By Rebecca Ostriker, Globe Staff ,  Israeli-Lebanese border tensions, children in teeming Indian brothels, Peruvian government corruption, American death-row prisoners, Muslims detained indefinitely after 9/11. Sounds like a fascinating night out at the movies, right? You

Or Avijit, a pudgy boy wonder whose oppressive home life in a Calcutta brothel can’t put out the creative fire that’s made him a painting and photography prodigy. He’s in Ross Kauffman and Zana Briski’s eloquent documentary ‘‘Born Into Brothels,’’ winner of the audience award at Sundance and on the short list for an Oscar.

These are among the features in the Human Rights Watch International Film Festival, which runs Thursday through Jan. 31 at the Coolidge Corner Theatre and Museum of Fine Arts. Like the most successful films in the festival, they put the emphasis right on the ‘‘human’’ in human rights. It’s hard not to connect with the people on the screen — wondering what they’ve been through, catching a look in their eyes or a leap in their stories that tells you who they might be.

Highlights of the festival include ‘‘Deadline,’’ a documentary by Katy Chevigny and Kirsten Johnson that depicts the moral struggle of Illinois governor George Ryan, a longtime deathpenalty supporter, after evidence revealed many death-row prisoners to be innocent; ‘‘Persons of Interest,’’ Alison Maclean and Tobias Perse’s stark set of interviews with former detainees — mostly South Asian or Middle Eastern — who were rounded up and imprisoned after 9/11; and ‘‘What the Eye Doesn’t See,’’ a drama by Francisco J. Lombardi in which Peruvian politics form the backdrop for six linked stories, funny, tragic, and profound.

Also of note: ‘‘Juvies,’’ Leslie Neale’s look at the world of juvenile offenders, narrated by one who knows it well, Mark Wahlberg, and the controversial short Iraq war documentary ‘‘Soldiers Pay,’’ by David O. Russell, which accompanies a screening of his ‘‘Three Kings.’’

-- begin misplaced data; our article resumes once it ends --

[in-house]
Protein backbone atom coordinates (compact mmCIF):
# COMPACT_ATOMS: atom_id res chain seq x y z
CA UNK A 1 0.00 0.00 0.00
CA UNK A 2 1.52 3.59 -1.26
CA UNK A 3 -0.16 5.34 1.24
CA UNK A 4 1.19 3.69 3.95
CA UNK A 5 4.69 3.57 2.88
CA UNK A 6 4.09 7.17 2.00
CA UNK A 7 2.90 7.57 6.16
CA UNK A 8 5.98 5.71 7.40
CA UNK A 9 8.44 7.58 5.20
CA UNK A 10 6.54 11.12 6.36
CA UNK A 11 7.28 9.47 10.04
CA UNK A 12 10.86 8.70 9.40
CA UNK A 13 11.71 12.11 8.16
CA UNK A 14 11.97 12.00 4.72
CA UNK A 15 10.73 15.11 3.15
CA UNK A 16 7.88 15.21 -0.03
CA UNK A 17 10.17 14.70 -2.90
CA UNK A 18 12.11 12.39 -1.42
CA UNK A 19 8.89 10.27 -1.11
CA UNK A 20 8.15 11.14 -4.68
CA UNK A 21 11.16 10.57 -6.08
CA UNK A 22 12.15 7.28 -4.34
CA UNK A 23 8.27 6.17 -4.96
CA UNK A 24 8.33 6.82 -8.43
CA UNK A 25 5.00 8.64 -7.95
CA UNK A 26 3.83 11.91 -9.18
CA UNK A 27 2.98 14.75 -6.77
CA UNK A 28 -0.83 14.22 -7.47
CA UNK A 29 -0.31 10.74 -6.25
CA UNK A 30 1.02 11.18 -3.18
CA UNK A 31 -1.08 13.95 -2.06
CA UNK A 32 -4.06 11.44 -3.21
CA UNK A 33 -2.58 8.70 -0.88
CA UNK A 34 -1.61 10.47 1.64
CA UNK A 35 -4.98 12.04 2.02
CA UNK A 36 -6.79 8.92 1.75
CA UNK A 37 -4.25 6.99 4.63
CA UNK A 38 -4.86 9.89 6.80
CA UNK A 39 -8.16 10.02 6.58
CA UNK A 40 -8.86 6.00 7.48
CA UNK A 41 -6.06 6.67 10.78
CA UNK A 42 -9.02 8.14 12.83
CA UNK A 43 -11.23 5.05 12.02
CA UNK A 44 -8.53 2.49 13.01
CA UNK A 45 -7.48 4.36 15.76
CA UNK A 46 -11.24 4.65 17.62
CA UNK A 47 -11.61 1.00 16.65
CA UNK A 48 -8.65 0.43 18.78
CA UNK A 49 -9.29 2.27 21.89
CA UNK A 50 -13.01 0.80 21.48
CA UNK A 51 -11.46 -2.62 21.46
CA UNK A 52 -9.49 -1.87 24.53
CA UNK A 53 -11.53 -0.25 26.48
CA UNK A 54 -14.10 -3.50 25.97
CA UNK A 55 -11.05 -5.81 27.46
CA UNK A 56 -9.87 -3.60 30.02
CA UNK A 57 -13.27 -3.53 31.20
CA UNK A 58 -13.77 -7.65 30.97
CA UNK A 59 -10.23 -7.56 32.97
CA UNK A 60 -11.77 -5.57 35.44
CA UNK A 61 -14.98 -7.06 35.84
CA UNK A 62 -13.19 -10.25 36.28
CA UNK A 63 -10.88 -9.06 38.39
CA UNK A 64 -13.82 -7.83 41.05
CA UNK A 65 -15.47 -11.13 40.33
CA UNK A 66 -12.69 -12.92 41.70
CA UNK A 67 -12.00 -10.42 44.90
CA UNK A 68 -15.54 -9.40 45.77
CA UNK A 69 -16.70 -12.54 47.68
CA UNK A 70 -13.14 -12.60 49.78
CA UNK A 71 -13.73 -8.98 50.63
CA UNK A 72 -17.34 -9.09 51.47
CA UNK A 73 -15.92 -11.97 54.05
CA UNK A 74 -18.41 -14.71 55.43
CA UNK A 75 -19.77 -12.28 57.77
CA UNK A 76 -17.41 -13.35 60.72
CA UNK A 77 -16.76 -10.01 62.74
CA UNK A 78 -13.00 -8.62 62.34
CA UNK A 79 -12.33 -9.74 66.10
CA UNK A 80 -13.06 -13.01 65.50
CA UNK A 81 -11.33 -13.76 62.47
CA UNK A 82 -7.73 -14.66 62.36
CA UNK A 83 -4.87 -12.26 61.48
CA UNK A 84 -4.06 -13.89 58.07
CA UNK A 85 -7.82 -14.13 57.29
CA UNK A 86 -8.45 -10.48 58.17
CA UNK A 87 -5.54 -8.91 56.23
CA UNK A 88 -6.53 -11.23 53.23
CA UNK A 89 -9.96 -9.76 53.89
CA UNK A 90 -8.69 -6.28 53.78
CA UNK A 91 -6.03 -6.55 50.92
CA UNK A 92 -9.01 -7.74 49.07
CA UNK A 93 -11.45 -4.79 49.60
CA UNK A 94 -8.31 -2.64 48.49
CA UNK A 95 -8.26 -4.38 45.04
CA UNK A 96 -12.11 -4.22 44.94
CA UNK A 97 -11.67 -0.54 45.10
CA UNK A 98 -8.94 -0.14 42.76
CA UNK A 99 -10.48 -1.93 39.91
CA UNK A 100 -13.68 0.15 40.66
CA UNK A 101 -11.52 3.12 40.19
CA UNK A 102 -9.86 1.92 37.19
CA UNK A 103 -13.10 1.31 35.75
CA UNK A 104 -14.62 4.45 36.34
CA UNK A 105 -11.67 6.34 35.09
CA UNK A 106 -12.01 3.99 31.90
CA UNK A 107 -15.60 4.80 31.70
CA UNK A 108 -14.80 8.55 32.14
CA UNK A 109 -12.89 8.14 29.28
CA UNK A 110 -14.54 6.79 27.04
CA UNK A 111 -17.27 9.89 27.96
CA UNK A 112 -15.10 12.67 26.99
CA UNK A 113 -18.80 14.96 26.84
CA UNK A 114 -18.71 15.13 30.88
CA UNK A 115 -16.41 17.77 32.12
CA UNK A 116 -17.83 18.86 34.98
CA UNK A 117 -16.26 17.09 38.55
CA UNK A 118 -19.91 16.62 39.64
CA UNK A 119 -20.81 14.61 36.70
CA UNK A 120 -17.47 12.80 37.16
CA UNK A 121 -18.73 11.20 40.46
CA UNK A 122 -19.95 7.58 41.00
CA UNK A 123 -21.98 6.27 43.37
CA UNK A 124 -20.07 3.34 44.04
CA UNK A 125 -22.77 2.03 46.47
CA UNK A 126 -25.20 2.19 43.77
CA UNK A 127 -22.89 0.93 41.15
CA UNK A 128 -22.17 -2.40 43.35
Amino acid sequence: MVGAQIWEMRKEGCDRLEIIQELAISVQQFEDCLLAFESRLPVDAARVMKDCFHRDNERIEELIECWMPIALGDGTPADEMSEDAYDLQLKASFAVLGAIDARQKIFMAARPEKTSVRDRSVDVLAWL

For further information, visit the festival’s website at www.hrw .org/iff.

BODY AND SOUL: The best flamenco is electrifying: Dancers channel fierce emotions through twisting wrists, pivoting hips, and stamping feet; singers and guitarists capture passion and pain in throaty roars and flurries of notes.

Some of the best flamenco on record will be shown today through Jan. 30 in ‘‘Images of Flamenco,’’ a free photo exhibit and film series at the Boston Public Library. Held in conjunction with World Music’s Flamenco Festival and copresented by Flamenco Buzz, the series includes Carlos Saura’s acclaimed documentary ‘‘Flamenco,’’ a stylish who’s who of talents performing incognito; Boston filmmaker Jocelyn Ajami’s ‘‘The Queen of the Gypsies: A Portrait of Carmen Amaya,’’ with little-seen footage of the revolutionary dancer; and Trina Bardusco’s ‘‘El Turista Soy Yo,’’ a short that follows soulful singer Luis Agujeta, scion of an Andalusian flamenco family, as he travels from gig to gig in his VW camper — a Gypsy wagon with modern conveniences. Ajami and Bardusco will be present for Q&As; other films will be introduced by local flamenco notables. For information on screenings, call World Music at 617-876-4275 or visit or

SHORT TAKES: In heaven, everything is fine, and at the Brattle Theatre, David Lynch’s films are queuing up for a retrospective. Ready for the lady in the radiator and another swerving cruise down ‘‘Mulholland Drive’’? The series starts Friday; for screening information, call 617-876-6837 or visit Congrats to Cambridge’s Rebecca Cutter, whose short drama ‘‘Eating’’ (www.eatingthemovie .com) was accepted at Sundance and premieres there this week, and to the students at Lynn’s Raw Art Works, a nonprofit youth arts organization, whose two music videos for the Pernice Brothers were accepted for play on MTV2 and MTVU (best scene: a squad of karate kids facing off against little girls in pink tutus at the beach).

The videos are on the MTV and Pernice Brothers websites (; www.pernice

Rebecca Ostriker can be reached at